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Mongar district presents a spectacular landscape with stiff cliffs, vertiginous ravines, and dense conifer forests. Known as Zhongar in earlier times, it is one major district of eastern Bhutan.

It borders Bumthang, Lhuentse, Pemagatshel, and Trashigang districts. Mongar is fabled for its famous weavers who produce some of the finest textiles and fabrics, often considered to be the best in the country.

Among its important religious sites is the Drametse Monastery, built in the 16th century by the daughter of Bhutan’s most renowned treasure revealer, Terton Pema Lingpa. The Drametse Ngacham or the ‘Dance of the Drums’ originates from this monastery. The dance is today listed under UNESCO’s World Heritage list.

The Aja Ney is another popular sacred site where pilgrims from other parts of the country frequent. The Ney is believed to be blessed by Guru Rinpoche where a sacred rock bearing the 100 renditions of the syllable ‘Aa’ is a major attraction.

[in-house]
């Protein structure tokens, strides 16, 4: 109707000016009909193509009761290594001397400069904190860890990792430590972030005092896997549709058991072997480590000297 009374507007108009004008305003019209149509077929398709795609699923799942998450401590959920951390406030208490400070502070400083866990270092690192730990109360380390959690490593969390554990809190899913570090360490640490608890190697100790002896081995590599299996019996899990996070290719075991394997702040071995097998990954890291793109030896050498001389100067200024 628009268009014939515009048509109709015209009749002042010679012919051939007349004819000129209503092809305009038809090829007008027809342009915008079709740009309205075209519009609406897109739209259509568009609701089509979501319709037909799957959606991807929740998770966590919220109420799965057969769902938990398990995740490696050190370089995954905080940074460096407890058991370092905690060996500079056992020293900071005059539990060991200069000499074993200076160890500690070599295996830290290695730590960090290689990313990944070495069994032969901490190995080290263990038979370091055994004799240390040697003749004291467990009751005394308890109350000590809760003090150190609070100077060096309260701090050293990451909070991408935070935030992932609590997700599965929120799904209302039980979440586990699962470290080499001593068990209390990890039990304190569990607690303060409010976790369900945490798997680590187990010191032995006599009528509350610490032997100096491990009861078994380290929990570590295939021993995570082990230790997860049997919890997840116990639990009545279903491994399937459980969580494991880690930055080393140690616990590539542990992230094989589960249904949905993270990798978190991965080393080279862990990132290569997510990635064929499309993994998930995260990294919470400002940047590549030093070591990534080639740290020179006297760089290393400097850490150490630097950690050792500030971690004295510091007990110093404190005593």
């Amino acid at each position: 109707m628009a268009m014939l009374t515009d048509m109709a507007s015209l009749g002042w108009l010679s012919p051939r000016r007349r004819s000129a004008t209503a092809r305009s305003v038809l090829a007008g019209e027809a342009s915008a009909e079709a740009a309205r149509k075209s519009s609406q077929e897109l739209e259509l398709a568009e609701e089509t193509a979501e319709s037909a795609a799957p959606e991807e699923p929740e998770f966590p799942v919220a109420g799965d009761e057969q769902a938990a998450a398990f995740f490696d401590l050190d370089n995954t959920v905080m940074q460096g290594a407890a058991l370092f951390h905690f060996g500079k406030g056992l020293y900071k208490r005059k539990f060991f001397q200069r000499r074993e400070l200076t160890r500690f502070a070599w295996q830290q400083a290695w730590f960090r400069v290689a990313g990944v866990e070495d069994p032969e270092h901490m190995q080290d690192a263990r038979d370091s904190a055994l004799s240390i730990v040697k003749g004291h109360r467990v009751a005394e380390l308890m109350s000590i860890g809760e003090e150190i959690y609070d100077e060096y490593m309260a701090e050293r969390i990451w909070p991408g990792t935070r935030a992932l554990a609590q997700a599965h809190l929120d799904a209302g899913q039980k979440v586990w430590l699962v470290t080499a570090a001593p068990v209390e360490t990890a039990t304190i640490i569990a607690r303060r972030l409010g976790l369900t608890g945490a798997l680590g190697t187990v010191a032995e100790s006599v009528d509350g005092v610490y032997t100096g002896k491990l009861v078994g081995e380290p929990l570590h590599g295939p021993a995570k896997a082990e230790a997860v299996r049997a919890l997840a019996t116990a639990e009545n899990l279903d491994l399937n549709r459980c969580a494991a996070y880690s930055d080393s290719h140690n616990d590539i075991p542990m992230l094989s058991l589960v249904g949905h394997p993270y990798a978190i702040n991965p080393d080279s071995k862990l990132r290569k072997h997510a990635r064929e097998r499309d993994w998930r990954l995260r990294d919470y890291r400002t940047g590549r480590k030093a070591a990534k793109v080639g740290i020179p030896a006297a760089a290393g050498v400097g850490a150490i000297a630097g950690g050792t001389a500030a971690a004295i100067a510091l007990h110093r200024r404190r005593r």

The people of Mongar grow paddy, maize, potatoes, and fruits. Some sections of the people still practice Bonism. For example, Kharphud, a Bon ritual to appease local deities and spirits is an annual feature in some regions of the district.

Places of Interest: Mongar Dzong, Zhongar Dzong (in ruins), Drametse Monastery, Aja Ney, Yagang Lhakhang, Jarung Khashor Choeten, Kurizampa Choeten, Korila Choeten, Kurichhu Hydroelectric Dam.